Tag Archive for: Spinach Tips

Bloomsdale Spinach

After Ellen’s article about “Alternative Spinach Greens” she now tells us more about the original spinach. Grown in the cooler season in a rich soil, spinach is delicious – juicy with a nice crunch to it; a mildly sweet flavor and no bitterness. Sort of like a bolder leaf lettuce.

There is little written about the history of spinach. It is a common sight in the grocery stores and at farmers markets. In most areas it is hard to find spinach year round at market, because its season is so short lived, just 6 weeks or so.

Spinach seed germinates best in soils that are 40- 70 degrees F and prefers cool days and nights. At 40 degrees F it may take spinach two-three weeks to germinate, but most seeds will sprout. Whereas waiting for warmer soil temps to plant spinach one will see a decrease in germination and faster emergence of seedlings.

Spinach does well from March through May and again September through November. Spring plantings should be planted 6 weeks before the last frost in moist, nitrogen-rich soils. Consistent watering will produce a long harvest and the best looking leaves. When temperatures get warmer, watering twice a day and the cooling effects of shade cloth will help prolong harvest. Spinach’s season is short and perhaps that played into its status as the first vegetable to be frozen for commercial use.

Fall plantings also do well and will regrow in the spring, providing a few extra and welcome harvests early in the spring when everything is just getting started.

There are two types of leaves on spinach. Smoothed leaf spinach produces an oblong, dark to light green leaf. Savoy-types have slightly crinkled leaves with thicker dark green leaves. Regardless of what kind of spinach you grow, spinach is a well-loved vegetable.

The vegetable was probably bred from Spinacia tetranda, a wild edible green found in Nepal. In 647 AD spinach was taken from Nepal to China where it was referred to as the “Persian green.” Spinach was introduced by the Moors of North Africa to Spain in the 11th century. By the Middle Ages, spinach was grown and sold throughout the rest of Europe, and in England was known as the “Spanish vegetable.” It was not until the 1400’s that spinach became a staple in Mediteranean cooking.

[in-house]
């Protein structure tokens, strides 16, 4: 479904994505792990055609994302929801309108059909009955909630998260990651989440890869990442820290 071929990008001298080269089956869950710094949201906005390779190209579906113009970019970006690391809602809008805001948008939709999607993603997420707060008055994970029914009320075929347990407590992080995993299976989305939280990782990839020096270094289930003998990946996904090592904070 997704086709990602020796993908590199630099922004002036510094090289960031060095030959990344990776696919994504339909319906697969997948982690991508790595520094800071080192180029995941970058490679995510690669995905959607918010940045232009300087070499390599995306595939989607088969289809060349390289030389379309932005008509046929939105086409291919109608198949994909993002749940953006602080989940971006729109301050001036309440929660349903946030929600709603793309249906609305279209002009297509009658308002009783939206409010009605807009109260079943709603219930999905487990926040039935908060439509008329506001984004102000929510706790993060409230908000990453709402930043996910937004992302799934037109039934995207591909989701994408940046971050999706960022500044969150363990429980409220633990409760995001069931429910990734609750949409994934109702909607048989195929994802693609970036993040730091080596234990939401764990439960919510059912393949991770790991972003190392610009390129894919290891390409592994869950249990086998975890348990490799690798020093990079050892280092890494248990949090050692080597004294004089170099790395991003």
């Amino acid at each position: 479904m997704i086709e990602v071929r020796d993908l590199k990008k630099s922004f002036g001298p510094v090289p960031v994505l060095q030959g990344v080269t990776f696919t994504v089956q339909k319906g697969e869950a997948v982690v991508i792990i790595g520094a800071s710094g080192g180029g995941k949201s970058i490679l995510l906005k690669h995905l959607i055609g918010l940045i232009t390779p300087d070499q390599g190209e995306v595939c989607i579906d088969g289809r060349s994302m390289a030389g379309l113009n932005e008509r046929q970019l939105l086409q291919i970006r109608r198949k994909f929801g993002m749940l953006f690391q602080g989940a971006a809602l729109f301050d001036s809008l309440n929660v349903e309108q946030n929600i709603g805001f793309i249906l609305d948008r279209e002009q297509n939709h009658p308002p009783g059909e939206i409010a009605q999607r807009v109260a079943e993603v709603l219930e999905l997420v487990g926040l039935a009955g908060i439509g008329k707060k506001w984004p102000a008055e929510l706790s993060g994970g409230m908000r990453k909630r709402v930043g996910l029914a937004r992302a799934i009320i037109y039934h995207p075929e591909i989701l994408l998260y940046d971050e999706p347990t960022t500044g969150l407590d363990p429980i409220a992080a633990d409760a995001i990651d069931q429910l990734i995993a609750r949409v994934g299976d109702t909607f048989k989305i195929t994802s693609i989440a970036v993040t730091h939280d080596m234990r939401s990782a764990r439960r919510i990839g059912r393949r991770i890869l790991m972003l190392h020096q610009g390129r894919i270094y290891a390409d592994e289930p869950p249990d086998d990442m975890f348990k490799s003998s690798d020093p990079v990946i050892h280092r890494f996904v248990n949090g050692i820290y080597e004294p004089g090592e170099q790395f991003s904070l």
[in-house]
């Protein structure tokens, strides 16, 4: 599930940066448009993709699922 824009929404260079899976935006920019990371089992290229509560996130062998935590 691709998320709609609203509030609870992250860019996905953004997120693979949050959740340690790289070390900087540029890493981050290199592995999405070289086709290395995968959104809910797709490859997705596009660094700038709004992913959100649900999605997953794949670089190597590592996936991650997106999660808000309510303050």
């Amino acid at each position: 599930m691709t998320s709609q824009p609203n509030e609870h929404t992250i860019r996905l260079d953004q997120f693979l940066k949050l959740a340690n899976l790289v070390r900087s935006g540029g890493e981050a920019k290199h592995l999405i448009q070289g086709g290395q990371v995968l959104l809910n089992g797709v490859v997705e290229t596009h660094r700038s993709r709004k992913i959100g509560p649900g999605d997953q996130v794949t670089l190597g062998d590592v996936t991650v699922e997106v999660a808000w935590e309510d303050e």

Catherine de Medici, Italian royalty of the 1500’s, preferred spinach over other greens. When she left her home in Florence to marry into the French royal family she brought cooks with her to prepare her favorite spinach dishes. Dishes that are served with a bed of spinach are known as “a la Florentine” in her honor.

Breeding work with spinach began in earnest in the early part of the 20th century when breeders started selecting and hybridizing spinach varieties with disease resistance and those that are slower to bolt. One of the best-known varieties came from that period: ‘Bloomsdale Long Standing,’ a slow-bolting, savoyed spinach that is popular today.

New Zealand Spinach

Spinach is either loved or hated, there doesn’t seem to be much middle ground. This is probably the result of either being subjected to slimy canned spinach as a child, or having escaped those trials at the dining table.

The good news is that love of spinach can be learned, especially when that spinach is freshly grown from your own garden, picked only minutes before showing up in a salad, sandwich or other dish.

Several visitors to our garden have proclaimed that they don’t like spinach, all the while munching on a few fresh leaves of the hated green.We have learned not to announce what we are handing out to be tasted, letting them try and taste before discussing it. More than one has been very pleasantly surprised to hear that they actually do like spinach, when it is fresh.

What many don’t know is that spinach is a cool season crop, but for most of the country that means it can be grown twice a growing season, as an early spring green and then again as a fall and winter crop, planted at the end of the summer and enjoyed well into the colder seasons. Some gardeners will enjoy their fresh spinach past Thanksgiving and almost until Christmas, even in the northern states with a cold frame, row cover or hoop house.

The downside is that spinach becomes bitter rapidly when the temperatures are above about 80°F, but that is where the spinach alternatives arrive to rescue the summer salads. None of them are true spinach, but they are all heat loving, deliciously crunchy greens that can be enjoyed during hot weather.

Ellen contributes another article from her internship, giving us her take on these greens!

One of my favorite fall vegetables is spinach. The hearty, meaty leaves come as a welcome contrast to everything that is typically getting ready for winter at this time. Spinach that is planted in the fall will grow for a few weeks in the springtime, giving two harvests off of one planting!